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Better to Have Led and Lost than Never to Have Led at All? Competitive Dethronement, the Endowment Effect, and Risk Taking

Abstract : In this paper, we develop a theoretical model and offer a first empirical test of how competitive dethronement affects managerial risk taking. Drawing on the mechanism of endowment effect and reference-dependent utility theory, we predict that former market leaders take more risks compared to, otherwise identical, competitors. We empirically test this prediction using two contexts allowing us to use different methods to operationalize risk. The first setting draws on field data from a two-month banking sales contest. The second, quasi-laboratory, data comes from an educational game. Consistent with model’s prediction, we find that dethronement is associated with increased risk taking but that the endowment effect leading to such response decays over time. In contrast, a mere decline in performance ranking does not have the same effect.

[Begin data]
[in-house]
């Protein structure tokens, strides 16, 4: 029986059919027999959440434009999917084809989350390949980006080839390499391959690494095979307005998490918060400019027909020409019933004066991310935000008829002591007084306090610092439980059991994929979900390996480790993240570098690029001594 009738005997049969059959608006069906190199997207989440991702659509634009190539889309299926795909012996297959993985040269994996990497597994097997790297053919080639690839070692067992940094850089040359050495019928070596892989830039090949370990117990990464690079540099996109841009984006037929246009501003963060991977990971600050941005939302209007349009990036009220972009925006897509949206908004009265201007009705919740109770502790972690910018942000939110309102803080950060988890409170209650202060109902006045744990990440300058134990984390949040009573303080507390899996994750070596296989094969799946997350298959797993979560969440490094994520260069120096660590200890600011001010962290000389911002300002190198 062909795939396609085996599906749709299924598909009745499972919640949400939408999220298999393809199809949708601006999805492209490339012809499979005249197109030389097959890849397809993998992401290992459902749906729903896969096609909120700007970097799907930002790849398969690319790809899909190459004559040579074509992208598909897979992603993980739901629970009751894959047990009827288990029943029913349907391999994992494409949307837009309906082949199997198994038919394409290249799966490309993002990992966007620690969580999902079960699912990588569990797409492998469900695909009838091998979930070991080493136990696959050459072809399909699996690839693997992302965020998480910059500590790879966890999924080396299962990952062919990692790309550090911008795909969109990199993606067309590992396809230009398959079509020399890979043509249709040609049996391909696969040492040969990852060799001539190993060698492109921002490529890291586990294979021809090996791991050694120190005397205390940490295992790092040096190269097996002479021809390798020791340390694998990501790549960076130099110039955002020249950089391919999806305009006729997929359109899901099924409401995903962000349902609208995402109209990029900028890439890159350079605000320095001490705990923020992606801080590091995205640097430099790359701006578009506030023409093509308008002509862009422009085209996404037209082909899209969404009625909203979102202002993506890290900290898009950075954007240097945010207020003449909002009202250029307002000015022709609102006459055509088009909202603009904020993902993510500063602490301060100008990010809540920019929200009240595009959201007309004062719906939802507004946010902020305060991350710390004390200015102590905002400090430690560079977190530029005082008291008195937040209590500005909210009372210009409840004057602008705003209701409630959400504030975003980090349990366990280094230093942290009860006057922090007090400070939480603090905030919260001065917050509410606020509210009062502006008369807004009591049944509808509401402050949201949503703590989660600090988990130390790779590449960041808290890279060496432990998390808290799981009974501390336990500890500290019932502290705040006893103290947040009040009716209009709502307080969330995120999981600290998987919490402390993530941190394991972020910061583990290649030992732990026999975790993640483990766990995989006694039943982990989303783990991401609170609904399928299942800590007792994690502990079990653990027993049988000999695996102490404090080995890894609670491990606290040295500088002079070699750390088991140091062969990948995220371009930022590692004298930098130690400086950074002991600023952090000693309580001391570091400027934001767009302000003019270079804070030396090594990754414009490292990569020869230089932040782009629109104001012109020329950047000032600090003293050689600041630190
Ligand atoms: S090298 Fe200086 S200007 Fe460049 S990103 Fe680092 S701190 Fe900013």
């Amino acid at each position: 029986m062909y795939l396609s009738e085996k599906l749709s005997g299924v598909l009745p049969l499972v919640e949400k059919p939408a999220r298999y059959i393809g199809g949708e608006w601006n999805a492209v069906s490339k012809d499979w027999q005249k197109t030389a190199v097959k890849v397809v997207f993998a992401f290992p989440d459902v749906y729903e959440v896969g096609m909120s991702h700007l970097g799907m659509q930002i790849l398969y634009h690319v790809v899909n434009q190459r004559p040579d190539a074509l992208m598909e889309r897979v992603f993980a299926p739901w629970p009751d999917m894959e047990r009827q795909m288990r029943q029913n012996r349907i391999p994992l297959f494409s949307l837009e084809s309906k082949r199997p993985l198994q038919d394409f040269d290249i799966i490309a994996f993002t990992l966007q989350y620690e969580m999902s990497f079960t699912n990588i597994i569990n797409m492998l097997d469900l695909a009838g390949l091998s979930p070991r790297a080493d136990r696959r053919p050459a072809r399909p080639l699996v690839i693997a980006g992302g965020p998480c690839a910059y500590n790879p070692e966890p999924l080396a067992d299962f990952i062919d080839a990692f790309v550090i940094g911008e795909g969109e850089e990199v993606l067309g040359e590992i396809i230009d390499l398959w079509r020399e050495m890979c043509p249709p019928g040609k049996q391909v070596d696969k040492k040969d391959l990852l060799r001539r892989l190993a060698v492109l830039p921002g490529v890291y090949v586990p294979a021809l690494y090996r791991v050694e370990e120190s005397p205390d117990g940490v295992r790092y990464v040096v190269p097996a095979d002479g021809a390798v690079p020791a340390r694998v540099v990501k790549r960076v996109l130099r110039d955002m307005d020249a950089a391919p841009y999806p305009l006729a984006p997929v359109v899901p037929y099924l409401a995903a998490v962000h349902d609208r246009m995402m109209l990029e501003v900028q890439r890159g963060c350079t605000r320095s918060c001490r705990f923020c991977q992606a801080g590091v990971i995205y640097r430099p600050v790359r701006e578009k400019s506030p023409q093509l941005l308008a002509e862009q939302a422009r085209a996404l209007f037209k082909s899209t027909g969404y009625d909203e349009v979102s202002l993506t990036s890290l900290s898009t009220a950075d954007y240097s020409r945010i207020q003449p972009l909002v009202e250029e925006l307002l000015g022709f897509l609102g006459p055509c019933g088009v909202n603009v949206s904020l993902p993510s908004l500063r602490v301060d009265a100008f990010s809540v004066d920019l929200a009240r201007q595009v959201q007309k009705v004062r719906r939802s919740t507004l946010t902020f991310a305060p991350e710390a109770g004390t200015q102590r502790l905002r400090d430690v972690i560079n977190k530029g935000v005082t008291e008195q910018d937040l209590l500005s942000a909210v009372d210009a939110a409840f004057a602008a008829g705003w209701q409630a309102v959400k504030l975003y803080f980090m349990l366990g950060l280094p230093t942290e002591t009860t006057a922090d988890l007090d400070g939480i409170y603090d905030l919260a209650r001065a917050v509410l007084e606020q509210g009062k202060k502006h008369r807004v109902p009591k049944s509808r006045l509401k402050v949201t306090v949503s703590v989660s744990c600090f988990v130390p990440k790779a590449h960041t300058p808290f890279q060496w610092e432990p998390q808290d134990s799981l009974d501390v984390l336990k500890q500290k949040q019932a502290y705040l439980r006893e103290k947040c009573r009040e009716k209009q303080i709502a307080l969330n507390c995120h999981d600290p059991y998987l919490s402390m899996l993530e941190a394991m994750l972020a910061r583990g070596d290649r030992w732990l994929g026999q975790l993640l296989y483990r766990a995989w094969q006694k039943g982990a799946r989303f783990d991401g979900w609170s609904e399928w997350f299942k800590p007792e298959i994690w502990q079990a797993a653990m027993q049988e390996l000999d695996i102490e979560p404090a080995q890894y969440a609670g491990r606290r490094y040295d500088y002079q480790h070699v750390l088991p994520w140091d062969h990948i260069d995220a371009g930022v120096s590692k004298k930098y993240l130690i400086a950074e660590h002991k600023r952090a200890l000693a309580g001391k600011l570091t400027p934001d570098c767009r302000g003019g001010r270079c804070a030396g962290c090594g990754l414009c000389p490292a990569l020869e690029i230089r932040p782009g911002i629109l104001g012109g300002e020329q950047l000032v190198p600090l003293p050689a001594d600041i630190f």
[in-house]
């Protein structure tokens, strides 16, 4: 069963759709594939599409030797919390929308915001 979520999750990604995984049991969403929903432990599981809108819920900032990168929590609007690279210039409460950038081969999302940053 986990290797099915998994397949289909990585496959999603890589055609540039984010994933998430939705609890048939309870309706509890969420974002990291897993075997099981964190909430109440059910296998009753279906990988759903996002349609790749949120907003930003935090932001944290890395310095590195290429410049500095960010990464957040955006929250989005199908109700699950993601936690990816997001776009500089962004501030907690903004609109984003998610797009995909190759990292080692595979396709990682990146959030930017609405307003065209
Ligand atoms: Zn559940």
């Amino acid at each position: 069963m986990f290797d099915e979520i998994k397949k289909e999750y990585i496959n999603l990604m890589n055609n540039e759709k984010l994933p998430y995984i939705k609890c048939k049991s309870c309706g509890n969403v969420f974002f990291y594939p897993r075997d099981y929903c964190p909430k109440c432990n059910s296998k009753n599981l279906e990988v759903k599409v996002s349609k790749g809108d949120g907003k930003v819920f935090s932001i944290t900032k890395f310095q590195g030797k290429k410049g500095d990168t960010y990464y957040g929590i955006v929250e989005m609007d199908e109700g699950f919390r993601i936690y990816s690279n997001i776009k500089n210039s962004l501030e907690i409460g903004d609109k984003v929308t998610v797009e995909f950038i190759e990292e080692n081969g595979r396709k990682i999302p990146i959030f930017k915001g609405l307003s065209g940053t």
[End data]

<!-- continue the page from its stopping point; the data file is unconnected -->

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https://hal-hec.archives-ouvertes.fr/hal-02068355
Contributor : Antoine Haldemann <>
Submitted on : Thursday, March 14, 2019 - 7:22:53 PM
Last modification on : Thursday, March 21, 2019 - 1:17:09 AM

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Tomasz Obloj, Cedric Gutierrez, Frank Douglas. Better to Have Led and Lost than Never to Have Led at All? Competitive Dethronement, the Endowment Effect, and Risk Taking. 2017. ⟨hal-02068355⟩

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